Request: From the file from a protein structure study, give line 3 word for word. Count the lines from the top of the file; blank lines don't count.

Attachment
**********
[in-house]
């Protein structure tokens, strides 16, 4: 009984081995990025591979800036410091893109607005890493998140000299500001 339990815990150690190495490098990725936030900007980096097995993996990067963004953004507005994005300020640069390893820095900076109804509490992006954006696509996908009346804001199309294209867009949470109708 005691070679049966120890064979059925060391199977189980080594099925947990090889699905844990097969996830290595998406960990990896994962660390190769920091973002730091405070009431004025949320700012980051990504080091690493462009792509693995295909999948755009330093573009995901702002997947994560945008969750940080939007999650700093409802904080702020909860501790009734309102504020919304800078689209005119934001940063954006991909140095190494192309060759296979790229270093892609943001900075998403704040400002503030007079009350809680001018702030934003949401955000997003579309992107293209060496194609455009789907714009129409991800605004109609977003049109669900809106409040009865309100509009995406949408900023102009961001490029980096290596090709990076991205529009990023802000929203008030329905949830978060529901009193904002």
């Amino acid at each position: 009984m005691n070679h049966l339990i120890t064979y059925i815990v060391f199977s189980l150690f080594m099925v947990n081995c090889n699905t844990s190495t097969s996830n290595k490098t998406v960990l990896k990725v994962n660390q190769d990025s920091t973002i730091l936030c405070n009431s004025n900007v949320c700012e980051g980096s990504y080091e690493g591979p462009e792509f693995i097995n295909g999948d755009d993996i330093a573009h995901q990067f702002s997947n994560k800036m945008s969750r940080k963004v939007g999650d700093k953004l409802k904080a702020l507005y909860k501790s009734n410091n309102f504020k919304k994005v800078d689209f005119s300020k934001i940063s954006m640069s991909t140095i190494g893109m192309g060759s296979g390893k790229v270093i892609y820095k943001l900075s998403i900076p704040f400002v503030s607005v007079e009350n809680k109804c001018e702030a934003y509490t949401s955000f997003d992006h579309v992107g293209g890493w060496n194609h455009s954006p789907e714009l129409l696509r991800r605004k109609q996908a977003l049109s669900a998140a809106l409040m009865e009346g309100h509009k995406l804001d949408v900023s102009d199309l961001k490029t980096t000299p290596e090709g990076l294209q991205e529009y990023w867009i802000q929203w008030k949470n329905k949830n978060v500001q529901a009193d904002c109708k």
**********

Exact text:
């Amino acid at each position: 009984m005691n070679h049966l339990i120890t064979y059925i815990v060391f199977s189980l150690f080594m099925v947990n081995c090889n699905t844990s190495t097969s996830n290595k490098t998406v960990l990896k990725v994962n660390q190769d990025s920091t973002i730091l936030c405070n009431s004025n900007v949320c700012e980051g980096s990504y080091e690493g591979p462009e792509f693995i097995n295909g999948d755009d993996i330093a573009h995901q990067f702002s997947n994560k800036m945008s969750r940080k963004v939007g999650d700093k953004l409802k904080a702020l507005y909860k501790s009734n410091n309102f504020k919304k994005v800078d689209f005119s300020k934001i940063s954006m640069s991909t140095i190494g893109m192309g060759s296979g390893k790229v270093i892609y820095k943001l900075s998403i900076p704040f400002v503030s607005v007079e009350n809680k109804c001018e702030a934003y509490t949401s955000f997003d992006h579309v992107g293209g890493w060496n194609h455009s954006p789907e714009l129409l696509r991800r605004k109609q996908a977003l049109s669900a998140a809106l409040m009865e009346g309100h509009k995406l804001d949408v900023s102009d199309l961001k490029t980096t000299p290596e090709g990076l294209q991205e529009y990023w867009i802000q929203w008030k949470n329905k949830n978060v500001q529901a009193d904002c109708k």